Last week, we reported on the nearly $20 million increase in child support collection from 2009 to 2010 in Georgia. Certainly, that is a positive development. Many parents rely on child support payments to pay their bills and make ends meet, and the state should do everything it can to help single parents get the money they need and deserve.

But a new lawsuit is alleging that the state is using unconstitutional means to achieve these collection gains. Specifically, the suit says that the state's failure to provide defense attorneys for parents accused of failing to pay child support is an illegal infringement on those parents' rights. Recently, the plaintiffs in that suit scored a major win when a Fulton County Superior Court judge granted them class-action status.

The lawsuit was brought by five parents who have been sentenced to jail after being convicted of contempt of court for failure to pay child support. They claim that, like any other defendants who face a potential jail sentence, they should have been provided a defense attorney if they could not afford one.

As of October of last year, the presiding judge noted, there were almost 850 parents in jail in Georgia for failure to pay child support as a result of cases filed by lawyers representing the Georgia Department of Human Services. Approximately 3,500 parents have been sentenced to jail without legal representation since January 2011.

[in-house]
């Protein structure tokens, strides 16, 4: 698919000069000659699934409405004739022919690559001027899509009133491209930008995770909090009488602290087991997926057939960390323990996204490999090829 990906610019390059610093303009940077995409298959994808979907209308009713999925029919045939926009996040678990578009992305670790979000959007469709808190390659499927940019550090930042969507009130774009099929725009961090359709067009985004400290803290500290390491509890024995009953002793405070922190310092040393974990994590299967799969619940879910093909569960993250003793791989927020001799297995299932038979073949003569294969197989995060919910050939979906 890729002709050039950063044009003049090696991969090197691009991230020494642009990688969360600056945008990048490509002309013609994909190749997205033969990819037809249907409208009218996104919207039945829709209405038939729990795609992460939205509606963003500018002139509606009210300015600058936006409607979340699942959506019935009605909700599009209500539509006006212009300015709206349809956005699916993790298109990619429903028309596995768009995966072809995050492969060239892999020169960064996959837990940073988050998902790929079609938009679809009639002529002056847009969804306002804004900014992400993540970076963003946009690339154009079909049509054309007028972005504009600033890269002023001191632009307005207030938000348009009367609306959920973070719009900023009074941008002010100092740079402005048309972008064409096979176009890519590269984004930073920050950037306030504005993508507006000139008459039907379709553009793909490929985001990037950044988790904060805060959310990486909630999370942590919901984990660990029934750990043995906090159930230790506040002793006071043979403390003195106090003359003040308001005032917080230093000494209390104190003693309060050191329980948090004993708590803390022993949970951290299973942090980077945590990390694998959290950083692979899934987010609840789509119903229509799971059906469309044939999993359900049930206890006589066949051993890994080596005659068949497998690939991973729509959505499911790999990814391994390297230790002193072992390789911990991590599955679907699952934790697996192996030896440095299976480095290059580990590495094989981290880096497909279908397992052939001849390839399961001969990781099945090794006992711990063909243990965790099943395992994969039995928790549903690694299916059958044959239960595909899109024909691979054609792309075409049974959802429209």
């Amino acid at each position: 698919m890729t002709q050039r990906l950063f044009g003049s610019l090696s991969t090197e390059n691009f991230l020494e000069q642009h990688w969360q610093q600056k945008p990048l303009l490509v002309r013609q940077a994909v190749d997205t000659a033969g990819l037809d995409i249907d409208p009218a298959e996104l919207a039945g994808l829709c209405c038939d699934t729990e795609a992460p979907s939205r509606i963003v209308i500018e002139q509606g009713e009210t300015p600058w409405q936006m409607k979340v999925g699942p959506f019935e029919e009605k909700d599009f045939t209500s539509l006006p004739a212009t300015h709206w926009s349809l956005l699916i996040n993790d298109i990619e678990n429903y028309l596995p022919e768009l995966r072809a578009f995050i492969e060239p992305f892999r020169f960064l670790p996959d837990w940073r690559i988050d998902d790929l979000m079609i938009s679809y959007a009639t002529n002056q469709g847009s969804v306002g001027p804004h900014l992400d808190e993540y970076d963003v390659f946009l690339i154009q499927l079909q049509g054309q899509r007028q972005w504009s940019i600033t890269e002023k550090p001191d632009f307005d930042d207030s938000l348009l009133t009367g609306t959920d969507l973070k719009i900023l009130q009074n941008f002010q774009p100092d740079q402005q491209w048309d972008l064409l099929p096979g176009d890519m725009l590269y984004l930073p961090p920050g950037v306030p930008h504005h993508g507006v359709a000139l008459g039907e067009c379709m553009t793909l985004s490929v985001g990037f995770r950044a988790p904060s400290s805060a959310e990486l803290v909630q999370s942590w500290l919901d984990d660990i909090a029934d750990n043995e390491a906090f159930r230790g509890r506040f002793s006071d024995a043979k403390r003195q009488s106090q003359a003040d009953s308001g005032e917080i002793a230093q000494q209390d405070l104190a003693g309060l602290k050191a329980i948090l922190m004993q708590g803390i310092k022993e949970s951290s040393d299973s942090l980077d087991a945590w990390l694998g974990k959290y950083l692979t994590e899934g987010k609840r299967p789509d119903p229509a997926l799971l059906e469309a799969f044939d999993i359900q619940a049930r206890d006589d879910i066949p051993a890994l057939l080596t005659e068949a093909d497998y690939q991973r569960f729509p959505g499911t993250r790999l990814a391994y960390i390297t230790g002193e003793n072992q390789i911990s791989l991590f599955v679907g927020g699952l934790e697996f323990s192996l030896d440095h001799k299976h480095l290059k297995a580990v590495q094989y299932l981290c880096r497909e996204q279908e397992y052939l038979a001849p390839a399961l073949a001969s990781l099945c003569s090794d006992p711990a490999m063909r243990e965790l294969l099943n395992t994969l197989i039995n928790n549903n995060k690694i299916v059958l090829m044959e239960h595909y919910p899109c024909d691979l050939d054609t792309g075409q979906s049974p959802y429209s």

According to attorney Sarah Geraghty of the Southern Center for Human Rights, incarcerating defendants without providing them with an attorney is a flagrant violation of their rights. "Fairness requires that an indigent parent be appointed a lawyer in a case in which the state entity trying to send him to jail is represented by experienced, learned counsel," she said.

We will continue our discussion of this lawsuit in a second blog post later this week.

Source: The Atlanta Journal-Constitution, "Judge allows thousands to join child support lawsuit," Bill Rankin, Jan. 3, 2012